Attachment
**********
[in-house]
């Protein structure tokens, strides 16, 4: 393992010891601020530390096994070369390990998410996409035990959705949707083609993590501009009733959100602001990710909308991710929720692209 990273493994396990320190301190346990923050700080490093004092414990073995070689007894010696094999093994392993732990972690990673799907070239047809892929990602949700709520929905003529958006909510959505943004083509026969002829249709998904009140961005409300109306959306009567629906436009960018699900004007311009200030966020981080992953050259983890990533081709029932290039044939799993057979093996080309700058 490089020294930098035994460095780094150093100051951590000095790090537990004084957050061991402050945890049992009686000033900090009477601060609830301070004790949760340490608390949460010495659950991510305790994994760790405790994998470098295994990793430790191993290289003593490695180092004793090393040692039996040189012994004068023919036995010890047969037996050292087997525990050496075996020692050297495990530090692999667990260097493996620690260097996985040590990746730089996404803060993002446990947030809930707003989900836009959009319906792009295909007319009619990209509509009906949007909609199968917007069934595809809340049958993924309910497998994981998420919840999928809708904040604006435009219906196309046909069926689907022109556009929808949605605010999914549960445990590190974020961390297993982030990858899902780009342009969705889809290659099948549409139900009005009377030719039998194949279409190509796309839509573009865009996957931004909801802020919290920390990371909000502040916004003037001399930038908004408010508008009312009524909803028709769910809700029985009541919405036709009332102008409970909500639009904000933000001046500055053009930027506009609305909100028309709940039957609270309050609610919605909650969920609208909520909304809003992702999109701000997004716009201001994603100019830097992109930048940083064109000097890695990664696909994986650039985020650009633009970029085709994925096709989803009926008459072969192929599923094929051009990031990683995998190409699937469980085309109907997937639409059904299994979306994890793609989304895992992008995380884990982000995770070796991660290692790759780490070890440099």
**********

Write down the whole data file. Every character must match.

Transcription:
[in-house]
């Protein structure tokens, strides 16, 4: 393992010891601020530390096994070369390990998410996409035990959705949707083609993590501009009733959100602001990710909308991710929720692209 990273493994396990320190301190346990923050700080490093004092414990073995070689007894010696094999093994392993732990972690990673799907070239047809892929990602949700709520929905003529958006909510959505943004083509026969002829249709998904009140961005409300109306959306009567629906436009960018699900004007311009200030966020981080992953050259983890990533081709029932290039044939799993057979093996080309700058 490089020294930098035994460095780094150093100051951590000095790090537990004084957050061991402050945890049992009686000033900090009477601060609830301070004790949760340490608390949460010495659950991510305790994994760790405790994998470098295994990793430790191993290289003593490695180092004793090393040692039996040189012994004068023919036995010890047969037996050292087997525990050496075996020692050297495990530090692999667990260097493996620690260097996985040590990746730089996404803060993002446990947030809930707003989900836009959009319906792009295909007319009619990209509509009906949007909609199968917007069934595809809340049958993924309910497998994981998420919840999928809708904040604006435009219906196309046909069926689907022109556009929808949605605010999914549960445990590190974020961390297993982030990858899902780009342009969705889809290659099948549409139900009005009377030719039998194949279409190509796309839509573009865009996957931004909801802020919290920390990371909000502040916004003037001399930038908004408010508008009312009524909803028709769910809700029985009541919405036709009332102008409970909500639009904000933000001046500055053009930027506009609305909100028309709940039957609270309050609610919605909650969920609208909520909304809003992702999109701000997004716009201001994603100019830097992109930048940083064109000097890695990664696909994986650039985020650009633009970029085709994925096709989803009926008459072969192929599923094929051009990031990683995998190409699937469980085309109907997937639409059904299994979306994890793609989304895992992008995380884990982000995770070796991660290692790759780490070890440099």